In 1896, the Lumiere Brothers brought their new cinematograph contraption to Moscow and St. Petersburg, Russia to show off some of the first motion pictures ever made. In that same month appeared Russia’s first motion picture: the coronation of Tsar Nicholas II at the Kremlin (Martin 21). By 1917, when Nicholas’ reign ended and the Bolsheviks took control after the October Revolution, the Russian film industry was producing over a hundred films each year (Martin 21).
The Bolsheviks were quick to realize the power of cinema as a propaganda tool, and soon a “post-imperial” cinema was born (Martin 21).
On August 27th, 1919, Bolshevik leader Vladimir Lenin signed “the Council of People’s Commissars of the RSFSR Decree ‘On the transfer of the photographic trade and industry to Narkompros,” which nationalized private film and thus created Soviet cinema (Smith 284).
Six film studios led the early years of Soviet cinema —the largest of these only had around 100 employees (Smith 284). By the mid-20s, new studios popped up and others merged. In 1924, two major studios unified in a village outside of Moscow, becoming the biggest studio in Russia. In 1935, the completed studio was named Mosfilm, whose logo you may have seen in front of some of Russia’s greatest movies (Smith 284).
In 1924, the leading Russian filmmakers, under the leadership of Sergei Eisenstein and Lev Kuleshov, started the Association of Revolutionary Cinema. Their aim was to [quote] “reinforce ideological control over the creative process” (Smith 285). In 1929, the Association of Revolutionary Cinema became the Associations of Workers of Revolutionary Cinematography with a new mission to create [quote] “100 percent proletarian ideological film” (Smith 285). This group wanted to throw out everything pre-revolution and create films that reflected the current ideology. This was achieved with two techniques: first, a focus on realism, and second, even more important, the use of montage (or editing) to create meaning (Smith 289).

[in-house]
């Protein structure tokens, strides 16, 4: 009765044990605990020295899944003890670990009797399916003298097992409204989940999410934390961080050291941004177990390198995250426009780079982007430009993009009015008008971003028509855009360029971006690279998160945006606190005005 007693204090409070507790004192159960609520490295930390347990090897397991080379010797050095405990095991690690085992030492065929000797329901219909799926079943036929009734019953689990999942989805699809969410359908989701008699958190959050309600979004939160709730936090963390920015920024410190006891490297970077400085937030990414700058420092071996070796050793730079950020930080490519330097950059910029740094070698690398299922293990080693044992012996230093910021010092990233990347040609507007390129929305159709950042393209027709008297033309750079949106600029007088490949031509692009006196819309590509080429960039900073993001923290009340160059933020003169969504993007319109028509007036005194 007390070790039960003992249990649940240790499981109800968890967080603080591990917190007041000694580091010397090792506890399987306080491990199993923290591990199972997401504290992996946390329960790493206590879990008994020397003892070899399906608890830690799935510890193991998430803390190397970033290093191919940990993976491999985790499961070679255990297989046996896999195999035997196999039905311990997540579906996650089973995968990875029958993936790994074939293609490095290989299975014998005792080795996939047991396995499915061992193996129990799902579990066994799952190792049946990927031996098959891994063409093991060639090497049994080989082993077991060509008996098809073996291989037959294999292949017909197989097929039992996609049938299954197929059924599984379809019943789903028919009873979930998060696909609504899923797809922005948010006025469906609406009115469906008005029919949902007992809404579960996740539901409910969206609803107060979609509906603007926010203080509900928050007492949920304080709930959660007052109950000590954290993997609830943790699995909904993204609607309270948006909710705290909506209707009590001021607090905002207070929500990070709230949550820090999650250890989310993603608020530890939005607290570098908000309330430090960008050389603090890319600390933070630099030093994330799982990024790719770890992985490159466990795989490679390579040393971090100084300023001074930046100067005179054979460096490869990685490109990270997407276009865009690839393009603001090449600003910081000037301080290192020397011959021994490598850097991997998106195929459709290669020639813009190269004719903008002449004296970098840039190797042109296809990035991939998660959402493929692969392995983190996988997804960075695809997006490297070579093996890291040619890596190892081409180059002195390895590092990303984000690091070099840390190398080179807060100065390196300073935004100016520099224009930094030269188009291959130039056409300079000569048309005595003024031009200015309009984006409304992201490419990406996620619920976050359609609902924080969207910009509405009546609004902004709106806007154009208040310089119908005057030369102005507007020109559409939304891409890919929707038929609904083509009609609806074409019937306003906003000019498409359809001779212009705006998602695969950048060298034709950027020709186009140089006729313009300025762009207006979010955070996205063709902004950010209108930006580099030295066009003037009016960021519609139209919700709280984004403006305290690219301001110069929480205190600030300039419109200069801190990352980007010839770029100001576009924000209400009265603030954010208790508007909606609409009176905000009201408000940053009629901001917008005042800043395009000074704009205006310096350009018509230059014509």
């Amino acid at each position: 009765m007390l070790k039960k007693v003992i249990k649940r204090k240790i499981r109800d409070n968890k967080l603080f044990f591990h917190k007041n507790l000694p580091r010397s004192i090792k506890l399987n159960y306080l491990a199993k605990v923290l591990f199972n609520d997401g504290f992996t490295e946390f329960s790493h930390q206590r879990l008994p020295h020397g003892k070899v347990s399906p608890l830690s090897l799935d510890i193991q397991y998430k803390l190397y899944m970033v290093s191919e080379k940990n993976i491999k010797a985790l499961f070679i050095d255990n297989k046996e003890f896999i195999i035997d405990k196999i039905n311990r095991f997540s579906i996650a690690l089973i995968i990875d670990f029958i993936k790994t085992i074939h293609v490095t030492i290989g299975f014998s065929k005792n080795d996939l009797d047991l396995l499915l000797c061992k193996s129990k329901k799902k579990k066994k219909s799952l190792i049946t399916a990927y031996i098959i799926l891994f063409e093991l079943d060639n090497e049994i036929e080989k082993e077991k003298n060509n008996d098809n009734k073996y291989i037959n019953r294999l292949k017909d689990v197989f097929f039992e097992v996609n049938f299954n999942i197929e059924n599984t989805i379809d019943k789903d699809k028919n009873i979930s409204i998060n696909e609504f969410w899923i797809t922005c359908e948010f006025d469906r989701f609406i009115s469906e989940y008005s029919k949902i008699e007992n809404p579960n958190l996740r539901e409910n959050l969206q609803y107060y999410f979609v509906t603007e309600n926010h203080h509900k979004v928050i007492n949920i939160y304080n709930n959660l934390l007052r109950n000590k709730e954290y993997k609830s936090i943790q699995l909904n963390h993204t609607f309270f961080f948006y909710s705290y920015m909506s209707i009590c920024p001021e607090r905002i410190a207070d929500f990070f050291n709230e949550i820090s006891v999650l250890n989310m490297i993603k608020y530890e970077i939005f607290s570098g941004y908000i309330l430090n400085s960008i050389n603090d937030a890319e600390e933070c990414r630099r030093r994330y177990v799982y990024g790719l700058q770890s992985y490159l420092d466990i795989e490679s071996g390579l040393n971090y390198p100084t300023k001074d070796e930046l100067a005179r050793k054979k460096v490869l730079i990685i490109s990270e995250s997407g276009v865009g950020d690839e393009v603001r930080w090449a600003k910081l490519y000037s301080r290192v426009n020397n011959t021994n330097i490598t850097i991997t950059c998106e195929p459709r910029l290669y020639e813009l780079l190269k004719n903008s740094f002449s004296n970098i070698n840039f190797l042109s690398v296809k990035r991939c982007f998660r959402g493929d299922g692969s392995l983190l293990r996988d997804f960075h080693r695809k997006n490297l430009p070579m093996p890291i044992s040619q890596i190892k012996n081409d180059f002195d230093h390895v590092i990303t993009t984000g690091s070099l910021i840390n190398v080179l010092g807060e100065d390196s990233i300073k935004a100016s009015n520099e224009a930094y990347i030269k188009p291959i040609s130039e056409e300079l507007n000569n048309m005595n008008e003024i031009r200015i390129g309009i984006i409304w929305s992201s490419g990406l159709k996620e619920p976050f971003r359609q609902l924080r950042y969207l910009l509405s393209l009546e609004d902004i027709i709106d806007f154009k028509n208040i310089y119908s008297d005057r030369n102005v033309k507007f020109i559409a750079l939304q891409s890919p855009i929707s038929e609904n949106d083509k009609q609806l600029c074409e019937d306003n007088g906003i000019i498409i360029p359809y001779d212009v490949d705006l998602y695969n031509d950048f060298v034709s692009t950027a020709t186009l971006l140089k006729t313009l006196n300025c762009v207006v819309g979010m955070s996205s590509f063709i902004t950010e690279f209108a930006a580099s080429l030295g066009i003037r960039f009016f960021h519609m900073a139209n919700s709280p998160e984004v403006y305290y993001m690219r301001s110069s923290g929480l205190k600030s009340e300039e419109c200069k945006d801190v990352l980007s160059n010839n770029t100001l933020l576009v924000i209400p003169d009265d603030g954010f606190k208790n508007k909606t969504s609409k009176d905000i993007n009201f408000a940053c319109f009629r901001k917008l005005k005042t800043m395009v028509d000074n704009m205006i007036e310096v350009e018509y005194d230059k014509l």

The widespread use of montage theory grew out of a lack of available film stock. Film theorist and director Lev Kuleshov—who helped create the first ever film school—often had his students re-edit D.W. Griffith’s Birth of a Nation to learn how meaning was created (Martin 21). Kuleshov and his people even went so far as to re-edit pre-revolution Russian films in order to rid them of the bourgeoisie messages of the past (Smith 289). As a result, Kuleshov developed one of the most important concepts in montage theory; this came to be known as the “Kuleshov effect.” Kuleshov cut together several identical shots of an actor named Ivan Mozzhukhin with different shots including those of a bowl of soup, a dead child, and a beautiful woman. Although the shot of Ivan is the same, over and over, his expression seems to change because of the image following it.
This proved to Kuleshov that in cinema, it is the way images relate to each other that creates meaning—not the images themselves. This concept is one of the most important pillars of filmmaking. It is very natural for audiences to relate two sequential images to each other to create anything from an ideological meaning to even a comedic effect.
Sergei Eisenstein, one of Kuleshov’s students, developed his own theory on montage that viewed the juxtaposition of shots as conflict, as a collision of images with shots building upon each other to create and change meaning with each following shot (Martin 22). He classified these collisions into five categories: metric, rhythmic, tonal, overtonal, and intellectual. Let’s focus on Eisenstein’s use of intellectual montage. Intellectual montage uses the relationship between two images to create an intellectual—often symbolic—meaning. In his 1924 film Strike, about factory workers revolting against poor working conditions, Eisenstein cuts back and forth between the workers being attacked by the military to shots of a bull being slaughtered to suggest that the working class itself is being slaughtered like an animal. A similar concept was used in this scene in Apocalypse Now.